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Traps on the evaluation journey for commissioners & providers

By Anne Kazimirski 20 May 2015

This blog was first published by Open Forum Events in advance of Anne speaking at the Managing Public Sector Outcomes: Making a Real Difference conference.

Evaluation is hard—there’s no denying it. It’s hard to know how to approach it, it’s hard to find time for it, and it’s hard to get agreement from all stakeholders on what data to collect. Conversely, it’s easy to waste time, it’s easy to collect data on the wrong thing, and it’s easy to turn evaluation into a tick-box exercise.

Being aware of the traps can help stop you falling into them—here are my top three to avoid:

1. Forcing squares into circles

As a provider, have you ever had to twist the stated purpose of the services you provide to fit the criteria of a funding stream? Or as a commissioner, have you ever had to ask for data that you know has little significance, just to satisfy administrative requirements?

This is unfortunately more common than you may think. Take for example a domestic violence service for women fleeing a violent situation. You’d expect this service to report on their service users’ feelings of safety, their mental health and their confidence levels. I know one that was instead asked to report on reduction in smoking!

Of course rules and remit definitions are necessary to manage commissioning and funding, but my plea is: please don’t let it get this far. Whatever your role in the chain, please challenge what doesn’t make sense as often as you can.

2. Collecting arbitrary data

It is tempting to cut corners in evaluation, borrowing questions used on another programme, or improvising with a few that seem to vaguely fit the bill. Many organisations jump to this stage without questioning what they’re trying to achieve, or what they’re going to do with the data once they have it. Thinking through what your expected outcomes are, and how your activities are supposed to achieve them (ie, developing a theory of change) is a pretty essential step towards working out what data you should collect and why.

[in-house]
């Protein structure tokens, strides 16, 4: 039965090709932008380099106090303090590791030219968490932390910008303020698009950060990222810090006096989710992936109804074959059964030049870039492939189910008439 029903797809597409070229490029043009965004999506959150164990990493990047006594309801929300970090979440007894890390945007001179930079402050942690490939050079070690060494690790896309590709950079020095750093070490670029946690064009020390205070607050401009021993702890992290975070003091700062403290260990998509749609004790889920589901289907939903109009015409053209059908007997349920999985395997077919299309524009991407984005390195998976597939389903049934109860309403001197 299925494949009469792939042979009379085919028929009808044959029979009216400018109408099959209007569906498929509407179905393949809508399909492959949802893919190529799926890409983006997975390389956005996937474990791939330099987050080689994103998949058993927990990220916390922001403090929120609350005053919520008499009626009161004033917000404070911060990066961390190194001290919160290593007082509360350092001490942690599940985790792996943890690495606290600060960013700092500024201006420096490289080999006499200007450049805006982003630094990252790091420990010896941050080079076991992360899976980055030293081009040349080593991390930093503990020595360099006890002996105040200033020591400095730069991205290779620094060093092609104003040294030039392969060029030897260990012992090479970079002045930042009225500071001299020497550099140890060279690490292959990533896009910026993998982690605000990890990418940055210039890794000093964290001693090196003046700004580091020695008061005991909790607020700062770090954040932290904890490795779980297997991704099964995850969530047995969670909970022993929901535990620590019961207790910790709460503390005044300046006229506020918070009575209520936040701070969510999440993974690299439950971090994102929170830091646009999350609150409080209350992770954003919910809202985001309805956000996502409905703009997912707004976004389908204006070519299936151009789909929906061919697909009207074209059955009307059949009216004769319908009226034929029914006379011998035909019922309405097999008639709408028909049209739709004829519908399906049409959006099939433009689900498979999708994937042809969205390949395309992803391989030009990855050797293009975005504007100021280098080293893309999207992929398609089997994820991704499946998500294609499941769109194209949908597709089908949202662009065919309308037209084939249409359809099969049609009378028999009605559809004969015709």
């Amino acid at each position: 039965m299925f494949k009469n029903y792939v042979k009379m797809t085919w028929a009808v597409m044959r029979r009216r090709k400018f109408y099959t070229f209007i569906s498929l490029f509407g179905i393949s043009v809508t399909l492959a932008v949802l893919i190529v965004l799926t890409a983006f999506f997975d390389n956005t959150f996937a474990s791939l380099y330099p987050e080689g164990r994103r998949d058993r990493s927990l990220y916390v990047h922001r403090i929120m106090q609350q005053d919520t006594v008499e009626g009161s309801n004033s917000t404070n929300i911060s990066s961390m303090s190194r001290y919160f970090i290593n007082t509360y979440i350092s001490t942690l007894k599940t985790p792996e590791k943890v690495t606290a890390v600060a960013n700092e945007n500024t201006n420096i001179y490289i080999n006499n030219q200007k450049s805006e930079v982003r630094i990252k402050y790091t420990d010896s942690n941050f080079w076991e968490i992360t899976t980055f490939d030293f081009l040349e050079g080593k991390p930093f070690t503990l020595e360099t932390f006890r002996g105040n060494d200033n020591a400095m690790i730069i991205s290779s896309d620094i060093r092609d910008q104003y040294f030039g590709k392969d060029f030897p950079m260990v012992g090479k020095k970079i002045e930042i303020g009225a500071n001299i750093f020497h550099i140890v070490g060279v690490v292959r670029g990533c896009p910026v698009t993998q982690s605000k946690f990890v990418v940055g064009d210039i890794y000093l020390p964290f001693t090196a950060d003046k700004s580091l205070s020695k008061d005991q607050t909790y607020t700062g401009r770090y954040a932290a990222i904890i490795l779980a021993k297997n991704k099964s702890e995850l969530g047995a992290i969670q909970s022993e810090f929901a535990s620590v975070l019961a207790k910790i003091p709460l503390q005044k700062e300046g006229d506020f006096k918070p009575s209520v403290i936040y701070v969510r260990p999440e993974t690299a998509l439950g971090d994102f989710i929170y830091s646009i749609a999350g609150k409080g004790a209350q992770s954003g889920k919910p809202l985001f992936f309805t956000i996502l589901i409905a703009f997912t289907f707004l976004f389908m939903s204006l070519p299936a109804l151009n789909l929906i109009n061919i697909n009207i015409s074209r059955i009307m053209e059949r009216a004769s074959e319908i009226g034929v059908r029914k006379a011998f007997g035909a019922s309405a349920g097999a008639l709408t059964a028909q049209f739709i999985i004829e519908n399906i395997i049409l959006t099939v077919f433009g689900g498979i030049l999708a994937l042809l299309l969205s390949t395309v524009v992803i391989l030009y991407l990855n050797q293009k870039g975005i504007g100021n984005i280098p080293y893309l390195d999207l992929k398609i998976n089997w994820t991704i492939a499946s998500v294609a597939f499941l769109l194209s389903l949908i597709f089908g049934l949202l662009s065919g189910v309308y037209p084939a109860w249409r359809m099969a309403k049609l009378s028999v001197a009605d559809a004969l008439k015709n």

3. Working alone

I am yet to come across a unique organisation trying to achieve something that no one else has tried to achieve. The way they are doing it may be new, but the outcomes aren’t. So I can guarantee that someone out there has already attempted to measure the same outcomes as you (though I can’t guarantee they managed it). It’s not easy, but it’s always worth trying to uncover other people’s measurement approaches or questionnaires, such as those on the Inspiring Impact programme’s Impact Hub. Better still, if there is a way for you to forget competition for a minute (if you are a provider), consider working with your peers to agree on a shared approach. If you are a funder or commissioner, you’re in a prime position to bring similar organisations together.

Evaluation is a journey; you’ll take twists and turns along the way. But watch out for the traps and you’ll stand a far better chance of measuring your impact in a way that allows you to become more effective.